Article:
Let the tablet wars begin

Samsung's new Galaxy Tab is the first serious competition to Apple's iPad, and it's about time


Dan Gillmor
November 19, 2010 1:40AM (UTC)

I just bought my first touch-screen computer that's bigger than a phone. It's the Samsung Galaxy Tab, a device with a seven-inch screen running the Android operating system -- the first serious competitor to the Apple iPad, heralding an era of tablet-based computing that is going to change a lot of habits.

I'll be taking a more thorough look at its many features in an upcoming post, so don't think of this as a review. Rather, consider this a welcome to the overdue competition in an arena that Apple has pretty much owned.

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Now, the Galaxy Tab isn't going to dislodge Apple from its high ground, at least in terms of market share. The iPad has a lead on the competition, and Apple has created a huge ecosystem around its mobile devices -- a smorgasbord of hardware and software add-ons that Samsung and other providers of Android-based devices haven't begun to match.

But if you were looking for a choice, you have one now. And in a few months you'll have many, many more choices.

The most notable feature of the Tab is its size: almost three inches smaller (in diagonal screen measurement) than the iPad. That translates to a much smaller overall display, about half the size overall. But the Tab has a 1024-by-600 screen resolution compared with the iPad's 1024-by-768, which means that it's displaying about 615,000 pixels compared with about 785,000 on the iPad -- still less to see but not as big a difference as the difference in screen sizes suggests.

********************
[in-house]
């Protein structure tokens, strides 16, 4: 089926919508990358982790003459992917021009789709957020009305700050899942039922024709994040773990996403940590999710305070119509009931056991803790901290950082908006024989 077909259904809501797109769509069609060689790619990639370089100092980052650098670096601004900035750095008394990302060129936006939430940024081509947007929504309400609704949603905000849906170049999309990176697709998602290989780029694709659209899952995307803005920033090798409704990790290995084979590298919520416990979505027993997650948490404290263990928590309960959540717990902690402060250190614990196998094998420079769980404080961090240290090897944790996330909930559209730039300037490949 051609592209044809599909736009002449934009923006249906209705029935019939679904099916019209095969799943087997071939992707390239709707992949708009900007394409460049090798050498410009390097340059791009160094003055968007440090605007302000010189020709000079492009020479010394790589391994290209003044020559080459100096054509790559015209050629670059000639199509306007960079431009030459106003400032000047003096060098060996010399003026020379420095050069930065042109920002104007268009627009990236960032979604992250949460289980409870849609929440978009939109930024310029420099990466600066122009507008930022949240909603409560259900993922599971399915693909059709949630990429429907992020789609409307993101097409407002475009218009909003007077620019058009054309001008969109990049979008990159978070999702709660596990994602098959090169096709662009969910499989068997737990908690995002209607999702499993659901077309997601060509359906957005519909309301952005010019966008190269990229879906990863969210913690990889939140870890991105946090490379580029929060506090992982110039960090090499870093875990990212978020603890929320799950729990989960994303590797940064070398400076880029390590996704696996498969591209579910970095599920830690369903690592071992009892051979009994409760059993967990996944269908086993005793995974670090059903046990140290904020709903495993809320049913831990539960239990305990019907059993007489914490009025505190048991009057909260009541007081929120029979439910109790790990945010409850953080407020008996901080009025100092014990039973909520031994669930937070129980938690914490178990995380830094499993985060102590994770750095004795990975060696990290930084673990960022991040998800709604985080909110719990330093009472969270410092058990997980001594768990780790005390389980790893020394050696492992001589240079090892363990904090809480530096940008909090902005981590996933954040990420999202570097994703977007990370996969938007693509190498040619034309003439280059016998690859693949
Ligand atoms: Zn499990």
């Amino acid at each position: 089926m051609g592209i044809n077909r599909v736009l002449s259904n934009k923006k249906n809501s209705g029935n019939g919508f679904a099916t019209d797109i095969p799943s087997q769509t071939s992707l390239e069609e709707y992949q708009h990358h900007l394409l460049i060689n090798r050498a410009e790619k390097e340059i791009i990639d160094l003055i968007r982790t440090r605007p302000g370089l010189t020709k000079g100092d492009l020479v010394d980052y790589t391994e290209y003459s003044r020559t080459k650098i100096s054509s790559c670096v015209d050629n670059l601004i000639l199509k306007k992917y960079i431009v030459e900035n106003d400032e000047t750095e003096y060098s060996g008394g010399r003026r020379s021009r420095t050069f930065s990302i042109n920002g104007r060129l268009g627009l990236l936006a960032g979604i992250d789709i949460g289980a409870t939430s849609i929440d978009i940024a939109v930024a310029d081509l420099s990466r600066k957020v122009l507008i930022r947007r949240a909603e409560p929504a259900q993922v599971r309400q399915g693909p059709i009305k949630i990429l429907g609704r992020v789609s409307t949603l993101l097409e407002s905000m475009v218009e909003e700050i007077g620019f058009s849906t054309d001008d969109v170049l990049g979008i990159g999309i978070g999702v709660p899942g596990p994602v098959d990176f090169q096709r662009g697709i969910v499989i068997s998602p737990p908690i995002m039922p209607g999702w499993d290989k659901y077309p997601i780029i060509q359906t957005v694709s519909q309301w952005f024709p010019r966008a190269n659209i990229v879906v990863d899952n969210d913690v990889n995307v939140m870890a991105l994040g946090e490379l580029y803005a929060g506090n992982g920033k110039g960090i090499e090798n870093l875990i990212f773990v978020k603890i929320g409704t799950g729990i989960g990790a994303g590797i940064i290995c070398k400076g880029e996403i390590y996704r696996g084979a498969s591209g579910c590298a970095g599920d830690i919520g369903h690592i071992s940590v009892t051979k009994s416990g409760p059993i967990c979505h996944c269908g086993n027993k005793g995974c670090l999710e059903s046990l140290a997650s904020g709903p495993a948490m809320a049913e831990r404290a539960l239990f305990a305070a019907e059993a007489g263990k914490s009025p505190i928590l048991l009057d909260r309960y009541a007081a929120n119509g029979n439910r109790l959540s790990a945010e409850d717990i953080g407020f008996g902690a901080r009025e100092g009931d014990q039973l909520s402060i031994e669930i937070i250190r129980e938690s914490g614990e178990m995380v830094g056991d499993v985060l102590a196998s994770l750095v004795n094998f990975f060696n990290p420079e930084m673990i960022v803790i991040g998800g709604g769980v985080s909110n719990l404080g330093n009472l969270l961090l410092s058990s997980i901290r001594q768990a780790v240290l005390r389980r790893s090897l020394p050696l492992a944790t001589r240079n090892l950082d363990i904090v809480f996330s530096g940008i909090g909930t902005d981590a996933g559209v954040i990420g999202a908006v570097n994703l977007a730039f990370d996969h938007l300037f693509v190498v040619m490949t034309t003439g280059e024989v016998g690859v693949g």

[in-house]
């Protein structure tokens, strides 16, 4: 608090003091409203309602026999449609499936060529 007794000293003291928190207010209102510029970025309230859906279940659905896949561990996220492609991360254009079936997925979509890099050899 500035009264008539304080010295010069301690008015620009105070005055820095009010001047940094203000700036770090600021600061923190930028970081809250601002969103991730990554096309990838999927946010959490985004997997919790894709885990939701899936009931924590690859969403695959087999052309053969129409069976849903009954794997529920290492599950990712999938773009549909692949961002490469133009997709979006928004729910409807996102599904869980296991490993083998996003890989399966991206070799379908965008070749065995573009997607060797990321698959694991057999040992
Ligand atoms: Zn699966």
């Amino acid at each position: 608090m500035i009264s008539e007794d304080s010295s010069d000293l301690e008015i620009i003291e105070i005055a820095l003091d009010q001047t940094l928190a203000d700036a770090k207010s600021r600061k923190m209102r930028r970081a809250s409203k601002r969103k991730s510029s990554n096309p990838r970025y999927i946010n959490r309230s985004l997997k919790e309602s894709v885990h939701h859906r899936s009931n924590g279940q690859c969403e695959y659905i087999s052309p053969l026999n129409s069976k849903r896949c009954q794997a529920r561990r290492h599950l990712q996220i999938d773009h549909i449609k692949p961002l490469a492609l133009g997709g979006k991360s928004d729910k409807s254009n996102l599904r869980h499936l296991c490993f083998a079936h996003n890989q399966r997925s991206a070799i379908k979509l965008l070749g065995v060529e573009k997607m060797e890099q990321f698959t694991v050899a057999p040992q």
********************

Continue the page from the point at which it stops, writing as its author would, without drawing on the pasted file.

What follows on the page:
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Size matters in mobile devices, and smaller is usually better. The iPad is 50 percent heavier than the Tab, about a half a pound more, and that makes a big difference if you're holding it for long periods.

In fact, the Tab's size strikes me as nearly ideal. I'm using it, among other purposes, as an e-book reader and video player, ideal for travel and for around-town activities. It's definitely not ideal for everything, as I'll explain when I do a more thorough review in the next few days, but no device can do everything you want; tradeoffs are always part of this game.

I suspect that Samsung will sell a lot of these, especially if it cuts the too-high price its resellers -- mobile phone operators -- are currently charging ($600 for a tablet without a data plan; typically around $400 with a two-year data plan). And some early anecdotal evidence supports my hunch. At a conference in Phoenix yesterday, two people told me they owned iPads but wished they'd waited.

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Dan Gillmor

A longtime participant in the tech and media worlds, Dan Gillmor is director of the Knight Center for Digital Media Entrepreneurship at Arizona State University's Walter Cronkite School of Journalism & Mass Communication. Follow Dan on Twitter: @dangillmor. More about Dan here.

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